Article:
I’ve gotten too good at this over the years. My internal critic is so practiced, he’s like an evil drill sergeant of self-doubt. The result is that I can usually use systematic logic to demolish any* positive* belief I hold. Sometimes not believing that logic is so much work it’s mentally exhausting.

Depends on the opinion–and the level of rigor of the debate. I’m better at pointing out the holes in someone else’s argument than making arguments in favor of something else.

Like Švejk, my opinions aren’t very strong, and I play devil’s advocate all the time. I like arguing I guess. Sometimes I even forget what my actual opinion is, or maybe I just don’t have one. I’d have trouble arguing something with no factual basis whatever (Creationism, say) without resorting to lies/fallacies/diversions etc, but then that problem exists for actual Creationists too.

That’s kind of my job, but I don’t really think of it in those terms. I sometimes have to rigorously cross-examine someone I like to defend somebody I don’t, or am forced to argue a point of law that I might think is the weaker position, but I don’t really think of it as arguing against my opinion. I’m presenting the evidence and law that benefits my client’s case - my personal opinion not only doesn’t come into it, it’s improper to give it.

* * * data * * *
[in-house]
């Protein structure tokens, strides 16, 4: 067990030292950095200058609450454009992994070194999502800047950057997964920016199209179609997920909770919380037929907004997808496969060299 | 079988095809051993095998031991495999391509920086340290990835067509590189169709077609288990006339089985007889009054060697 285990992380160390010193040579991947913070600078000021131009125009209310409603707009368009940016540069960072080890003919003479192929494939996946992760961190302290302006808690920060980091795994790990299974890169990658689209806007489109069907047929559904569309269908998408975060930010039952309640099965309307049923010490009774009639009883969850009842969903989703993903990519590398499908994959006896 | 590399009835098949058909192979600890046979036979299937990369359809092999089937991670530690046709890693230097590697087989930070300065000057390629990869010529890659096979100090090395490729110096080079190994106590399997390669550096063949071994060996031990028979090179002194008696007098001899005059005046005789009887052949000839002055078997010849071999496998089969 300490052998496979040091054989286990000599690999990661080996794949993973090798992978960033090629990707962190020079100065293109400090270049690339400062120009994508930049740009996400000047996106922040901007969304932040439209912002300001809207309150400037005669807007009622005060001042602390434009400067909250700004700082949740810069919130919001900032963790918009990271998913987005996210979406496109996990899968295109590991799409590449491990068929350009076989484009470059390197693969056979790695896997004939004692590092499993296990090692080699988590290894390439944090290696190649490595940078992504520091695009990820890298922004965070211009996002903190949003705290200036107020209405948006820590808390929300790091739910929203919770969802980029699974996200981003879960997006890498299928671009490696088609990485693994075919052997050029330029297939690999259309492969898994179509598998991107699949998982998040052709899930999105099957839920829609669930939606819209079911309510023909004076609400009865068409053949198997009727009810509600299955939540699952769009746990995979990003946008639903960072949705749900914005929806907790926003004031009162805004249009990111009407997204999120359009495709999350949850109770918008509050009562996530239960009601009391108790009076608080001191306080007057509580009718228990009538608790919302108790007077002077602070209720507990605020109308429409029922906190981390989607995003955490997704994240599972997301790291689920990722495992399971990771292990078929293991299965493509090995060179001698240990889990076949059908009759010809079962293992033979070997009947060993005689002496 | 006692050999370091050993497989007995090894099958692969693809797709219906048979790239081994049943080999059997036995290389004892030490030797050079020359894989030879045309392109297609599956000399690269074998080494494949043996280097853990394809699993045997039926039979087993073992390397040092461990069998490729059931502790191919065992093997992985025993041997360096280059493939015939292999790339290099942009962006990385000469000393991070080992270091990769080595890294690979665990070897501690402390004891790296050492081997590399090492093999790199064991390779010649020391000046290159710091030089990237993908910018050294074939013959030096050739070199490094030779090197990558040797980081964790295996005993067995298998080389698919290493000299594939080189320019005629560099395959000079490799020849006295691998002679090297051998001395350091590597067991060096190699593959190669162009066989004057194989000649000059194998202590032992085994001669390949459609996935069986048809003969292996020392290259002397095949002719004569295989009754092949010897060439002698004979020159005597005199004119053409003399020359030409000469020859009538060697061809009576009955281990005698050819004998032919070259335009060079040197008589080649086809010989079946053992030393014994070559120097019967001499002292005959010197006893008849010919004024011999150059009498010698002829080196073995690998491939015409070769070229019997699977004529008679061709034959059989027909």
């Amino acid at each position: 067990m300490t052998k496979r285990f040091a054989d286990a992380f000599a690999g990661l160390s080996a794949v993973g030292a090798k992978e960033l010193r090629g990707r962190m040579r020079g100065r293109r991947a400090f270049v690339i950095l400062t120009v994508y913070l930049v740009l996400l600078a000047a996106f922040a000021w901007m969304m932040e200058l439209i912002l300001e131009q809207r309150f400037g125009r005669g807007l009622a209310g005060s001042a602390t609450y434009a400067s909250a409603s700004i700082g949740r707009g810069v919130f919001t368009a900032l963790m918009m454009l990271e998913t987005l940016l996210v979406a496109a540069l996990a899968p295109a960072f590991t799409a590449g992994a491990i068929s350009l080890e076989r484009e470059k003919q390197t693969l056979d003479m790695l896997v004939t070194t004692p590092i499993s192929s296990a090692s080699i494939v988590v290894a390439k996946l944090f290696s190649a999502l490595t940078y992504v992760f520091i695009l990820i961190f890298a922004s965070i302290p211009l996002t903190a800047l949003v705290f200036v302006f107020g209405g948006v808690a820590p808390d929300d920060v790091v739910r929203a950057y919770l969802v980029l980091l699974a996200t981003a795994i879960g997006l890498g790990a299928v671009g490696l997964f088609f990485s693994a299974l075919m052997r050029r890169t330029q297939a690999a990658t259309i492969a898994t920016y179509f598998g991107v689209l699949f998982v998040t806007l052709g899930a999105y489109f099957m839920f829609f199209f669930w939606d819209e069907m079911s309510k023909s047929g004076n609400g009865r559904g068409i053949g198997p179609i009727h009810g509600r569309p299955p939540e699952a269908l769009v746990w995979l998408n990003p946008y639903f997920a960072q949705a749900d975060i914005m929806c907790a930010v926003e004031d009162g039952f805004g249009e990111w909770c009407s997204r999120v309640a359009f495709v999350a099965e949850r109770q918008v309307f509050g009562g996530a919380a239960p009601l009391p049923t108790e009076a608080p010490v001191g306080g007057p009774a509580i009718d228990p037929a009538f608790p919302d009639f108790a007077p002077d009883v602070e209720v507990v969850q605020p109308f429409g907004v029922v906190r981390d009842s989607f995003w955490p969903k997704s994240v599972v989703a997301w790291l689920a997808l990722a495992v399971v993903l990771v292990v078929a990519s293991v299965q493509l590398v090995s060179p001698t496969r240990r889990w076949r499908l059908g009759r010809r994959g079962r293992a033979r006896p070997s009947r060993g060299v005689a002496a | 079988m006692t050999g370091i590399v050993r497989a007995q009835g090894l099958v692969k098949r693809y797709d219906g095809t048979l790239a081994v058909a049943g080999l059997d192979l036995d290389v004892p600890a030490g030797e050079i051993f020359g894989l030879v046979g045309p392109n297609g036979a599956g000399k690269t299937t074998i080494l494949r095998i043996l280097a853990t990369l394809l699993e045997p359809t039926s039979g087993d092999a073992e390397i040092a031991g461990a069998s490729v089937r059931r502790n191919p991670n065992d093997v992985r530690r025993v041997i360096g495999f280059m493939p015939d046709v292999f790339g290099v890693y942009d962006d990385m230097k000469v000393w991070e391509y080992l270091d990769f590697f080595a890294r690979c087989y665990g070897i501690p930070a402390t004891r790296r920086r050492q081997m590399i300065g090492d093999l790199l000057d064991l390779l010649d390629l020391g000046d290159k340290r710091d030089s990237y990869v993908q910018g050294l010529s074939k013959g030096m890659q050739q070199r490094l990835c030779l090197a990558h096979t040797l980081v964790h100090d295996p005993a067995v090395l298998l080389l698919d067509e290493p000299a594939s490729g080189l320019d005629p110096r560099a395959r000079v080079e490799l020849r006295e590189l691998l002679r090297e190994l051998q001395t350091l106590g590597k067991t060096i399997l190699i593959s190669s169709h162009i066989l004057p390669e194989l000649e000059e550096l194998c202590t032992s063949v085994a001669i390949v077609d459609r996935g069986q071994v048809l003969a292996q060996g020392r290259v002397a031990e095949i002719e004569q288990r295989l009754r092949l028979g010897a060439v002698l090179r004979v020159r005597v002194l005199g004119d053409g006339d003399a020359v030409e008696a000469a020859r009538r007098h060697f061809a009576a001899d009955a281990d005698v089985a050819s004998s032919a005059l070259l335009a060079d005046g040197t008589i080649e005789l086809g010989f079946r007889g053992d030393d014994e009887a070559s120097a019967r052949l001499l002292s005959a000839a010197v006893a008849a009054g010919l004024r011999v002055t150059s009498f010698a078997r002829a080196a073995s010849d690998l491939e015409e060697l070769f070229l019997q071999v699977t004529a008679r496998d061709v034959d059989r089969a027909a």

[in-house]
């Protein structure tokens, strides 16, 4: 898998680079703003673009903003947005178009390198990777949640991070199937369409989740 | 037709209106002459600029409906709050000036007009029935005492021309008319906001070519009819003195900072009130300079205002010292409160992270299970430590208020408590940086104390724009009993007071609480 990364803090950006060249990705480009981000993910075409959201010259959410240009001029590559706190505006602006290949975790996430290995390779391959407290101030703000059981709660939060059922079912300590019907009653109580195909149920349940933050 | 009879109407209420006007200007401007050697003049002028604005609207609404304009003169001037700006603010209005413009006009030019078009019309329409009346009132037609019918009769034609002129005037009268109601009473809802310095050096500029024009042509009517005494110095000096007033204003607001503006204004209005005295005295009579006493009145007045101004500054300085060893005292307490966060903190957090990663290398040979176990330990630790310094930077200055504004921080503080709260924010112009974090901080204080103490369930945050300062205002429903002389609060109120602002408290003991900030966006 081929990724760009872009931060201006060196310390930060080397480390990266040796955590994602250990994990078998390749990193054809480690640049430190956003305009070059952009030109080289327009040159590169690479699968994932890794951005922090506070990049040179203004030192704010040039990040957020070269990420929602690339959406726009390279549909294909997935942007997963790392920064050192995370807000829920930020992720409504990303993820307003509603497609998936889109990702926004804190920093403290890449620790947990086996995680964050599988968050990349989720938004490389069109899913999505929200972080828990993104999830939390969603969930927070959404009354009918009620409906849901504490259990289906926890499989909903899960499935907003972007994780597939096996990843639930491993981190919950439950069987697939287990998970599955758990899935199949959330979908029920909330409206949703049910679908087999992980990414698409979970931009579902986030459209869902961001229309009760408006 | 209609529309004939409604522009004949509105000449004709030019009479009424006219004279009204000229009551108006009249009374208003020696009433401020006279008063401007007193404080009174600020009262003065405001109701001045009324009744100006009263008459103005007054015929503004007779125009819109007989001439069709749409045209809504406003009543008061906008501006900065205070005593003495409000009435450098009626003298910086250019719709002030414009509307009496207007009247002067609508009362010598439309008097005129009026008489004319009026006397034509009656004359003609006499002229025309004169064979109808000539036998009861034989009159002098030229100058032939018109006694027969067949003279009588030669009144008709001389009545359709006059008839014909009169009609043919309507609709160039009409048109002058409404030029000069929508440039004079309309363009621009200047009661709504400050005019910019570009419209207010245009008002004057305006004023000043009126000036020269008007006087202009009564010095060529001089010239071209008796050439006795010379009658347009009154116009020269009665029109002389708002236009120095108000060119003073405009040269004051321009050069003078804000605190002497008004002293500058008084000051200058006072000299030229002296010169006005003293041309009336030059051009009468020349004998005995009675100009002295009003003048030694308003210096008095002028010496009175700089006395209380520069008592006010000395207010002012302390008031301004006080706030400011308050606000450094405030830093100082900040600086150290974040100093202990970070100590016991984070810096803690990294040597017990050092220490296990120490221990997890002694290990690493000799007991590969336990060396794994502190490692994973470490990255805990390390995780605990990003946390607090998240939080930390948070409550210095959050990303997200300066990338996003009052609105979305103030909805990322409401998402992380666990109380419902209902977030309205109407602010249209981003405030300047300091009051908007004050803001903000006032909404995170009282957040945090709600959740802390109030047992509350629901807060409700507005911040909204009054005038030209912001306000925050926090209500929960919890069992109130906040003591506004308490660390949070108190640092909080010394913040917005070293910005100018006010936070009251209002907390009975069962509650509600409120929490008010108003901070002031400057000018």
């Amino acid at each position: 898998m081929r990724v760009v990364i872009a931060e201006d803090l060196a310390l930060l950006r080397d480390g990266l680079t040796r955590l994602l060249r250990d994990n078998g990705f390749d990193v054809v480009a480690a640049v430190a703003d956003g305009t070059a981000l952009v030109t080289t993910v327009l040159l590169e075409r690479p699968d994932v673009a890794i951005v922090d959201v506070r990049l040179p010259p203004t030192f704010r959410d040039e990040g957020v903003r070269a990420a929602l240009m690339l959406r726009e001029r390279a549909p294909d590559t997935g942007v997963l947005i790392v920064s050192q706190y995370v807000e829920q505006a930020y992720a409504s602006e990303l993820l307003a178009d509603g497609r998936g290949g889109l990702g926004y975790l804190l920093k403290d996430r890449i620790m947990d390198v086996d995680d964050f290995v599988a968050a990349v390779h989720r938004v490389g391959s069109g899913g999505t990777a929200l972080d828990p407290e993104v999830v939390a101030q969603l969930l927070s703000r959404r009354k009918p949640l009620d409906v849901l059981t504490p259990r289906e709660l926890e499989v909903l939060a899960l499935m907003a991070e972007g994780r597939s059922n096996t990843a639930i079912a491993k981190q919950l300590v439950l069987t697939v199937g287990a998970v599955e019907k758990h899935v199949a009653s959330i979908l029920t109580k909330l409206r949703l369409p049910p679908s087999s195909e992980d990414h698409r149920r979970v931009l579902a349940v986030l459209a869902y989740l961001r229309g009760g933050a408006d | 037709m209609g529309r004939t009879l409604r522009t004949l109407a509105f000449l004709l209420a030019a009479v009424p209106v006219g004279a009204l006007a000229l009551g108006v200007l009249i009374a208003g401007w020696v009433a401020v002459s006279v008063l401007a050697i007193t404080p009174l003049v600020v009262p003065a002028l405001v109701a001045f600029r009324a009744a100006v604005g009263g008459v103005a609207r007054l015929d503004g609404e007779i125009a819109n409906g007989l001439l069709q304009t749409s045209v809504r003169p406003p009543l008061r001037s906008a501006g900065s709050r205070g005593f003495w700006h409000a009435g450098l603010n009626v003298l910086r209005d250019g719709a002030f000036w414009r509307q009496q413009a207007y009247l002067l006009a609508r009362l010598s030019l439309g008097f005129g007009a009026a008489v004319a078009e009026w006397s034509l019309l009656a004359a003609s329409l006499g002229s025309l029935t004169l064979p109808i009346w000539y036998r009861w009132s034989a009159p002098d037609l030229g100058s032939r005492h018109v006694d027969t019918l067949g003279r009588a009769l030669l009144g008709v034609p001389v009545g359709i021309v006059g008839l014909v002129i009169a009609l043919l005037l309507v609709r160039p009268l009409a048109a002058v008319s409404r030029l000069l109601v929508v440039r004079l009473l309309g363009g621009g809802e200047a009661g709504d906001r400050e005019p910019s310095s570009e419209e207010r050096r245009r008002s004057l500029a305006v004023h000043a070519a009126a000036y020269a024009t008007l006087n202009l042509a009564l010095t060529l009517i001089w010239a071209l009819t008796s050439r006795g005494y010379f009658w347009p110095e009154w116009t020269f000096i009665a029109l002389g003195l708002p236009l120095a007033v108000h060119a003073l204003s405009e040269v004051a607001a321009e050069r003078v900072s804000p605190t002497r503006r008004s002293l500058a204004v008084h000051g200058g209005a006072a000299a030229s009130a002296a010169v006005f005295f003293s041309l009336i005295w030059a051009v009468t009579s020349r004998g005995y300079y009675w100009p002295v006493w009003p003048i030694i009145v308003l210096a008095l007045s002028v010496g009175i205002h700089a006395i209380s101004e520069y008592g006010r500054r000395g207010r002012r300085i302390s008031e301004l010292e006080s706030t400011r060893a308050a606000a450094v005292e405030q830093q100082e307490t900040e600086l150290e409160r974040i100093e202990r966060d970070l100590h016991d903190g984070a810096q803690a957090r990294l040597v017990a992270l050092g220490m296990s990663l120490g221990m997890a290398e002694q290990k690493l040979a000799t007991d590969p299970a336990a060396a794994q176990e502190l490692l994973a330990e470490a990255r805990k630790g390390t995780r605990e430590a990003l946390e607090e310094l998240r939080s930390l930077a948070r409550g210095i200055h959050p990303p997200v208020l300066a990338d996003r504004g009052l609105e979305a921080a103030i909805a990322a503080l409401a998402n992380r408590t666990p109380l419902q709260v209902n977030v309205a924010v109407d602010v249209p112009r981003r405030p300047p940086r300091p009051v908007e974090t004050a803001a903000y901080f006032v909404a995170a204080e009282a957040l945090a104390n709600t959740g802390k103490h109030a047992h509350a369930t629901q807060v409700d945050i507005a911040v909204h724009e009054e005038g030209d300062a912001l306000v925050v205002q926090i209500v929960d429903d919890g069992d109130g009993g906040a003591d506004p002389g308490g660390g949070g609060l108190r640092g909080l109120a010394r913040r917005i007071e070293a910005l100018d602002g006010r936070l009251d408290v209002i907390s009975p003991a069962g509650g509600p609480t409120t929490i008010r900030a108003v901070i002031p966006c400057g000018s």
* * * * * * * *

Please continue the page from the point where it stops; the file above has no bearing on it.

I constantly confuse myself by doing exactly this. I would say it’s one of my greatest weaknesses–feeling paralyzed by all sides of the issue. The trickiest one for me is abortion. I am pro-choice but I don’t have particularly strong feelings about it one way or another. So I’m easily swayed by both perspectives.

There are some exceptions, but they all fall under the category of ‘‘mean/hate.’’ Meanness and hate are always wrong. There’s no point even discussing it. If you are a bigot, you’re reacting in a violent way, you’re hurting others out of self-centeredness, whatever, I don’t care what your excuse is, you’re just wrong.

I also learned how to do this when on the debate team in high school. We got assigned sides for practice debates without regard to what our opinion was. When we prepared for the county league we researched both sides. I even changed a long held opinion thanks to doing this research.

I do a job where I need to argue against my own opinion sometimes as well (civil service). I’ve put more than one recommendation to Ministers/senior officials that I didn’t agree with in my time, and shown how the evidence makes the decision the right one. Fortunately there are far more instances where I’ve got to argue that my opinion was right and that the facts supported it, which is much more satisfying. :slight_smile:

I was about to write “outside of my job” but actually I think having done this job has meant that I’m able to look at most issues from different angles, and unless I’m clear I really know what I’m talking about I tend not to be definite in my opinions (sure I’ll have an opinion but I’m open to persuasion/education if it’s not something I believe I know enough about to have some authority in). I’m also very clear there are lots of issues where there isn’t a right answer, and pretending that your opinion is one is just pointless.